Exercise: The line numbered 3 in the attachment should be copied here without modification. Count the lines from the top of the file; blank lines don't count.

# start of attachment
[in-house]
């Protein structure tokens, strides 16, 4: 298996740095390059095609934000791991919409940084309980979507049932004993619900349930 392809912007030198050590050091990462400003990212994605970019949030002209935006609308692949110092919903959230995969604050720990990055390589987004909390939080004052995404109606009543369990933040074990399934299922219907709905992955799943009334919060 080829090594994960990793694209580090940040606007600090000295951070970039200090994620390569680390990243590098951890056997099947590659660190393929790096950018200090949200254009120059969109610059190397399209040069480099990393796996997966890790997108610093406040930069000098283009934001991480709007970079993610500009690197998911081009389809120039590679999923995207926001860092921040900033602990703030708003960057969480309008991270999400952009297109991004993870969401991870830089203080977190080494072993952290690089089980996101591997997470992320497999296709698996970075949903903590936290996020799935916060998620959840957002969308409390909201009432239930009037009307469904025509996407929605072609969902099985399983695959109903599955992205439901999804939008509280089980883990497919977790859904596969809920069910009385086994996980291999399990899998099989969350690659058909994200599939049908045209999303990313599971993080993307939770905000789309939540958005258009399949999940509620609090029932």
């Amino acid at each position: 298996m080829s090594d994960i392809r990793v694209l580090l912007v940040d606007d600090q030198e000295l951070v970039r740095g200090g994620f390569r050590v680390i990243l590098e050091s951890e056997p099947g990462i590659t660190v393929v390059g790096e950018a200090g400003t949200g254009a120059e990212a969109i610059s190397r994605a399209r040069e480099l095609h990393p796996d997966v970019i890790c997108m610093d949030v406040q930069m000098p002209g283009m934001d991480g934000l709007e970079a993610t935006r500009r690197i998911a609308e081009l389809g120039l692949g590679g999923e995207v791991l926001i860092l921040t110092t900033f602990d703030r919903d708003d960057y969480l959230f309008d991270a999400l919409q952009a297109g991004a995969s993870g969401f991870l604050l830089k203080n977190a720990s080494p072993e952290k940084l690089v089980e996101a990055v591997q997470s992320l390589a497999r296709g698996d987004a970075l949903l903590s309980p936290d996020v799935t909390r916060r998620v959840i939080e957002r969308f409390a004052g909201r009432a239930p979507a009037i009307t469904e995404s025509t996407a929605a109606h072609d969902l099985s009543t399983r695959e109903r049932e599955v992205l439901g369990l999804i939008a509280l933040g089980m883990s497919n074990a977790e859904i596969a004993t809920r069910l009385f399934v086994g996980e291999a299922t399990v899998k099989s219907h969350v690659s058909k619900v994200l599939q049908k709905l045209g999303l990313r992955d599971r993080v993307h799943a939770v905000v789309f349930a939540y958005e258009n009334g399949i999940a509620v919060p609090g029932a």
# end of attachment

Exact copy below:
């Amino acid at each position: 298996m080829s090594d994960i392809r990793v694209l580090l912007v940040d606007d600090q030198e000295l951070v970039r740095g200090g994620f390569r050590v680390i990243l590098e050091s951890e056997p099947g990462i590659t660190v393929v390059g790096e950018a200090g400003t949200g254009a120059e990212a969109i610059s190397r994605a399209r040069e480099l095609h990393p796996d997966v970019i890790c997108m610093d949030v406040q930069m000098p002209g283009m934001d991480g934000l709007e970079a993610t935006r500009r690197i998911a609308e081009l389809g120039l692949g590679g999923e995207v791991l926001i860092l921040t110092t900033f602990d703030r919903d708003d960057y969480l959230f309008d991270a999400l919409q952009a297109g991004a995969s993870g969401f991870l604050l830089k203080n977190a720990s080494p072993e952290k940084l690089v089980e996101a990055v591997q997470s992320l390589a497999r296709g698996d987004a970075l949903l903590s309980p936290d996020v799935t909390r916060r998620v959840i939080e957002r969308f409390a004052g909201r009432a239930p979507a009037i009307t469904e995404s025509t996407a929605a109606h072609d969902l099985s009543t399983r695959e109903r049932e599955v992205l439901g369990l999804i939008a509280l933040g089980m883990s497919n074990a977790e859904i596969a004993t809920r069910l009385f399934v086994g996980e291999a299922t399990v899998k099989s219907h969350v690659s058909k619900v994200l599939q049908k709905l045209g999303l990313r992955d599971r993080v993307h799943a939770v905000v789309f349930a939540y958005e258009n009334g399949i999940a509620v919060p609090g029932a």